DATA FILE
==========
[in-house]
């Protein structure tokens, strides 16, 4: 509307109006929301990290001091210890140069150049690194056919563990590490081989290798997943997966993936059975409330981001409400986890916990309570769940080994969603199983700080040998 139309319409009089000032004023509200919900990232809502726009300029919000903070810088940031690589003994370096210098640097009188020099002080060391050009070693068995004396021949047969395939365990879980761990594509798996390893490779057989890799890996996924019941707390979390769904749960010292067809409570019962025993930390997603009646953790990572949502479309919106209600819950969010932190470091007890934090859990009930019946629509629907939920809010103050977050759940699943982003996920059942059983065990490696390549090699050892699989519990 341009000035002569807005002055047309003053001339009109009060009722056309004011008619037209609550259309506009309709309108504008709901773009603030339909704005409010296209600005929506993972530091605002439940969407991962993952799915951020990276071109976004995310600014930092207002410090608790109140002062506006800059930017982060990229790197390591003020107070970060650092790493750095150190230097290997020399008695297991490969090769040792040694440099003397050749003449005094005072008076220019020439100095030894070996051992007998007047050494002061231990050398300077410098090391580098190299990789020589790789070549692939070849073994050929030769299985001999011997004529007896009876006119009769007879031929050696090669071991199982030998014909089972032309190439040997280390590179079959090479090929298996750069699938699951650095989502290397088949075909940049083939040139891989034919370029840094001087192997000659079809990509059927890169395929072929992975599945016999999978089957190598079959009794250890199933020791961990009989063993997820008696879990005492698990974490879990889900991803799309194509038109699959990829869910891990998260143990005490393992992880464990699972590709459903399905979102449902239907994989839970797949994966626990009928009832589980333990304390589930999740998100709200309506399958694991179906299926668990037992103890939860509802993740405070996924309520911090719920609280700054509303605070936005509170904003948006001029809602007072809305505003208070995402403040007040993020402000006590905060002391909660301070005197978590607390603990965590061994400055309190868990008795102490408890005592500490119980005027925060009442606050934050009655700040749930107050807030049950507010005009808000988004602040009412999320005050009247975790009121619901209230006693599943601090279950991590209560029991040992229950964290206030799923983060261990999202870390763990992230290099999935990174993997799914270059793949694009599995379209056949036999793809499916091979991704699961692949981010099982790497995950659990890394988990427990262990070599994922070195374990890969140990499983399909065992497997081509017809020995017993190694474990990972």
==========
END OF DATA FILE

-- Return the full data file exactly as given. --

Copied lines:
[in-house]
């Protein structure tokens, strides 16, 4: 509307109006929301990290001091210890140069150049690194056919563990590490081989290798997943997966993936059975409330981001409400986890916990309570769940080994969603199983700080040998 139309319409009089000032004023509200919900990232809502726009300029919000903070810088940031690589003994370096210098640097009188020099002080060391050009070693068995004396021949047969395939365990879980761990594509798996390893490779057989890799890996996924019941707390979390769904749960010292067809409570019962025993930390997603009646953790990572949502479309919106209600819950969010932190470091007890934090859990009930019946629509629907939920809010103050977050759940699943982003996920059942059983065990490696390549090699050892699989519990 341009000035002569807005002055047309003053001339009109009060009722056309004011008619037209609550259309506009309709309108504008709901773009603030339909704005409010296209600005929506993972530091605002439940969407991962993952799915951020990276071109976004995310600014930092207002410090608790109140002062506006800059930017982060990229790197390591003020107070970060650092790493750095150190230097290997020399008695297991490969090769040792040694440099003397050749003449005094005072008076220019020439100095030894070996051992007998007047050494002061231990050398300077410098090391580098190299990789020589790789070549692939070849073994050929030769299985001999011997004529007896009876006119009769007879031929050696090669071991199982030998014909089972032309190439040997280390590179079959090479090929298996750069699938699951650095989502290397088949075909940049083939040139891989034919370029840094001087192997000659079809990509059927890169395929072929992975599945016999999978089957190598079959009794250890199933020791961990009989063993997820008696879990005492698990974490879990889900991803799309194509038109699959990829869910891990998260143990005490393992992880464990699972590709459903399905979102449902239907994989839970797949994966626990009928009832589980333990304390589930999740998100709200309506399958694991179906299926668990037992103890939860509802993740405070996924309520911090719920609280700054509303605070936005509170904003948006001029809602007072809305505003208070995402403040007040993020402000006590905060002391909660301070005197978590607390603990965590061994400055309190868990008795102490408890005592500490119980005027925060009442606050934050009655700040749930107050807030049950507010005009808000988004602040009412999320005050009247975790009121619901209230006693599943601090279950991590209560029991040992229950964290206030799923983060261990999202870390763990992230290099999935990174993997799914270059793949694009599995379209056949036999793809499916091979991704699961692949981010099982790497995950659990890394988990427990262990070599994922070195374990890969140990499983399909065992497997081509017809020995017993190694474990990972």